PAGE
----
A Kiowa child's learning "is begun only after becoming aware of the mystery of all that is around him, strictly from a feeling point of view", says Kiowa spokesperson Allen Quetone. This is common to all children: to learn feelingly, the mind and body walking hand in hand. We say "it makes sense," meaning that a thought is coherent, as language itself remembers that mind is inheld in the body, skeined into an intricate kinship with the body which is itself catscradled in nature. Thoughts are interlinked in feeling. For feeling is not only a sense of touch but a form of knowing, the psyche dispersed, sensitive in skin, muscle and gut, perceiving the messages of a speaking world: the mind sensitive as the strings of a harp struck softly by an unlying wind, an Aeolian harp with a quality of ceaseless potential music sung into sound with breath, the lightest inspiration of a million, million messages.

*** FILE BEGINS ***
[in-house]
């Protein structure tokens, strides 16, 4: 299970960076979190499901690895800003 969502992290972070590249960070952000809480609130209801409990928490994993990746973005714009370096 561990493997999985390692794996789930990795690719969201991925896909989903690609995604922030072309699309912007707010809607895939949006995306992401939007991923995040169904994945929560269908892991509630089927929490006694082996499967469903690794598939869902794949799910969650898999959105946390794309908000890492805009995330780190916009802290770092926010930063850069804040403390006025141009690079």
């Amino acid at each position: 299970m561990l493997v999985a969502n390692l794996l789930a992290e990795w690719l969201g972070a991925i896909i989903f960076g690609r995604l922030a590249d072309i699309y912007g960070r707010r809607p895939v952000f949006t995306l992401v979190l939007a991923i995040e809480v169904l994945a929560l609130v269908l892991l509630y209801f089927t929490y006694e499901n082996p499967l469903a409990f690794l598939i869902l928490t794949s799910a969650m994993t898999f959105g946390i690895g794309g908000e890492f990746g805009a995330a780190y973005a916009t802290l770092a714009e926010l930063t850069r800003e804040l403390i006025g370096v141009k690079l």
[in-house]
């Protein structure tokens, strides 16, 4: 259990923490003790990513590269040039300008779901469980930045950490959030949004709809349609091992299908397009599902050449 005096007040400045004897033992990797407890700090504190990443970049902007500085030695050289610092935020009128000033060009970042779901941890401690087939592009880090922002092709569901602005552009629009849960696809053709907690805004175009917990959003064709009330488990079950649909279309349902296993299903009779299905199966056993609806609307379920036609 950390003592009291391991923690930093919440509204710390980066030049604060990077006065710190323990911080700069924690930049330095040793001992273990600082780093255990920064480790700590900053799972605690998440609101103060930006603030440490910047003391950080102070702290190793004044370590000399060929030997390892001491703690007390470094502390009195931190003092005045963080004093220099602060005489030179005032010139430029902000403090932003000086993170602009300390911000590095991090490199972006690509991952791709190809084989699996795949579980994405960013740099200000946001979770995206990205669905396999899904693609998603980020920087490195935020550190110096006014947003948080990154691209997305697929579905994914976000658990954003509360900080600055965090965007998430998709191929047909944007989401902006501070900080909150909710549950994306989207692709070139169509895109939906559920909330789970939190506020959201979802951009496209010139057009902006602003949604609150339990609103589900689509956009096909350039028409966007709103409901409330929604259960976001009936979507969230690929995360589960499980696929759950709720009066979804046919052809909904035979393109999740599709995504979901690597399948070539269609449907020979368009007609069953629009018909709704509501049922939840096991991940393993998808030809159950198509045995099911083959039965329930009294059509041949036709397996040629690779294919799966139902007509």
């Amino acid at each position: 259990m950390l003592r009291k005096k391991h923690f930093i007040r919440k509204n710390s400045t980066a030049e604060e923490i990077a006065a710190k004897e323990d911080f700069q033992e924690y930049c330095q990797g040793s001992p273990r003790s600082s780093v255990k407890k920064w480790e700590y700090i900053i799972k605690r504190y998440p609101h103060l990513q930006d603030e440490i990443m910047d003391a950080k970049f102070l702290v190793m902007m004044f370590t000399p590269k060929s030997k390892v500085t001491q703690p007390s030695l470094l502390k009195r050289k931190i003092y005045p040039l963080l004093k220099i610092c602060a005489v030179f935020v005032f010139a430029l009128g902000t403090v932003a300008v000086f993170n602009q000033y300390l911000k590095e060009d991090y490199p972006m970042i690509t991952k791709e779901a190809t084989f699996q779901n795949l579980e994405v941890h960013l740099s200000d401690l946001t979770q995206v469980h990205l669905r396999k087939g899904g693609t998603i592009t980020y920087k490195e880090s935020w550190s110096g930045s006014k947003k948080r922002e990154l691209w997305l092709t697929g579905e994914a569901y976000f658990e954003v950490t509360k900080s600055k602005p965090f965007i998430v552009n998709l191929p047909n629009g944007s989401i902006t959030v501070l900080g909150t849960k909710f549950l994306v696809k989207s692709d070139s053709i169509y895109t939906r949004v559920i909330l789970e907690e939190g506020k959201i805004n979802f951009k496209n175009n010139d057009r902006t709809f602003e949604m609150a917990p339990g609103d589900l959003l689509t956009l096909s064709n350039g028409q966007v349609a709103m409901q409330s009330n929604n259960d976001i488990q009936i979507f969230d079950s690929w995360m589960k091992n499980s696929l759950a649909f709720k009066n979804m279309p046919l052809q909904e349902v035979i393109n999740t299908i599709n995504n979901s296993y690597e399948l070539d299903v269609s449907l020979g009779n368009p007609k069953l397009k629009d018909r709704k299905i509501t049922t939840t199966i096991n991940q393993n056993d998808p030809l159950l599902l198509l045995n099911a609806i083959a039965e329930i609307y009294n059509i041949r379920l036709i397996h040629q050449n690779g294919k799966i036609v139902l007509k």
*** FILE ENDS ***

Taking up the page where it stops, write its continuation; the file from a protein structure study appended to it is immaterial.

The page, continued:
-Jay Griffiths, A Country Called Childhood: Children and the Exuberant World